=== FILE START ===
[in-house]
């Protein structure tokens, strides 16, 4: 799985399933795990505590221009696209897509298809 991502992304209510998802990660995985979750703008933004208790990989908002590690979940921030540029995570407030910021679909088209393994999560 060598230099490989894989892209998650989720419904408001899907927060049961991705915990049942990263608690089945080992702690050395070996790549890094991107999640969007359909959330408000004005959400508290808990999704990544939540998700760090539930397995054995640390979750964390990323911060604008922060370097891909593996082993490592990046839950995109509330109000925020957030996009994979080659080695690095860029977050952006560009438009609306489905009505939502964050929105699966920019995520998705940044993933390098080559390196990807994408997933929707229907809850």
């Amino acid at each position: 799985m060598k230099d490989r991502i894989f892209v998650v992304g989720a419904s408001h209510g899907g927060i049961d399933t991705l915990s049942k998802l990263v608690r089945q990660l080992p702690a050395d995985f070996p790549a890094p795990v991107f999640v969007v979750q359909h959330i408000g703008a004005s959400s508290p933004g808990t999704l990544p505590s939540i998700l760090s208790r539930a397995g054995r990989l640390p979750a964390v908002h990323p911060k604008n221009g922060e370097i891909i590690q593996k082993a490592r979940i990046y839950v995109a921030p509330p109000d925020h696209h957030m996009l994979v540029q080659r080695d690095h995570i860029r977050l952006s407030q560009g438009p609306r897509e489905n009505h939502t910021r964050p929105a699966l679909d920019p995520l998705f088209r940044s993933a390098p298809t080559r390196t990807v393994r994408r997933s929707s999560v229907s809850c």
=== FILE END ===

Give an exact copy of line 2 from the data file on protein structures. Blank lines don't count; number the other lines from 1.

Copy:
């Protein structure tokens, strides 16, 4: 799985399933795990505590221009696209897509298809 991502992304209510998802990660995985979750703008933004208790990989908002590690979940921030540029995570407030910021679909088209393994999560 060598230099490989894989892209998650989720419904408001899907927060049961991705915990049942990263608690089945080992702690050395070996790549890094991107999640969007359909959330408000004005959400508290808990999704990544939540998700760090539930397995054995640390979750964390990323911060604008922060370097891909593996082993490592990046839950995109509330109000925020957030996009994979080659080695690095860029977050952006560009438009609306489905009505939502964050929105699966920019995520998705940044993933390098080559390196990807994408997933929707229907809850």